By Aaron Miller
Historians usually are not in the business of divining the future. Our task of untangling and interpreting the past is difficult enough.
In my professional training, I never had a class on using tarot cards or a crystal ball. If I could predict the future with any accuracy, I would try to make a few extra bucks gambling on sports.
I think the best historians can do is to make educated guesses based on the past. While we look for patterns, historical principles that work like the laws of physics are hard to come by.
When people wondered what the year 2000 might be like, they envisioned a future where we lived in geodesic domes and robots did the housework. We would drive flying cars and travel to Mars for the weekend. For much of the 20th century, the year 2000 seemed like a date from science fiction. It seemed to be so far in the distant future. Now, it is in our rearview mirror. The year 2000 did not turn out to be like an episode of the Jetsons. The future rarely matches our imagination.
The future will be here soon; some people already are planning it. Innovators like Elon Musk and Steve Jobs brought us remarkable technological developments. SpaceX’s recent launch of a Tesla roadster into deep space looked like CGI from a science fiction movie. We carry smartphones that are every bit as sophisticated as devices from “Star Trek.” Electric cars are increasingly common. Although it seems like we are living in the future, we are far away from warp drive or Scotty beaming anyone anywhere.
From 7 to 9 p.m. March 29, the University Library of Columbus and Ivy Tech Community College will host local innovators during the final panel discussion of the “Columbus Past, Present & Future” series.
For the Columbus future discussion, panelists include David Harrell, assistant professor of crop production at Ivy Tech. Harrell will discuss the future of the family farm. Andy Pajakowski, director of business development and electrification at Cummins, is going to delve into Cummins’ efforts to deliver electrified power to Columbus. Mary Ferdon, executive director of administration and community development for Columbus, will discuss the city’s plans to address infrastructure improvements and Columbus’ role in combating the opioid crisis. Cindy Frey, president of Columbus Area Chamber of Commerce, will discuss how business will influence the future of the city. Richard McCoy, director of Landmark Columbus, is also joining the conversation.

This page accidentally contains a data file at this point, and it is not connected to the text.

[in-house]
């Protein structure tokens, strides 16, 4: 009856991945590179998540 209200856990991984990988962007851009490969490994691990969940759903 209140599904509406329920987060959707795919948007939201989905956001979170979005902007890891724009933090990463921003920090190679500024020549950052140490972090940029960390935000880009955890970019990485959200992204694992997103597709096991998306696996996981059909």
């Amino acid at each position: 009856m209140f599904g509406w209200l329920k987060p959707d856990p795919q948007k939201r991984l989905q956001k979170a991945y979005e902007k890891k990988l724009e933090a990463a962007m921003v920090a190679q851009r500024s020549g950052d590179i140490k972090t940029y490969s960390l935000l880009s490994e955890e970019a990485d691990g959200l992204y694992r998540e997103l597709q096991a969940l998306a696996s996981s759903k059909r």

Although I am certainly optimistic about the future, I am concerned about the drug epidemic, school violence, social isolation and environmental problems. Like many others, the divisiveness and lack of civility and cooperation in politics on the national level also troubles me.
Columbus is in a unique position to continue on its path of progress. To do so, the city must remain true to the virtues and hard work that made Columbus interesting, distinctive and modern.
What will Columbus look like in the succeeding decades? Get a glimpse of the future March 29 in the Columbus Learning Center Lecture Hall.
Join the discussion about the destiny of our city. For those of us with a sweet tooth, Oh Sweetie Specialty Treats will provide dessert after the discussion.
Aaron Miller is one of The Republic’s community columnists and all opinions expressed are those of the writer. He has a doctorate in history and is an associate professor of history at Ivy Tech Community College — Columbus. Send comments to firstname.lastname@example.org.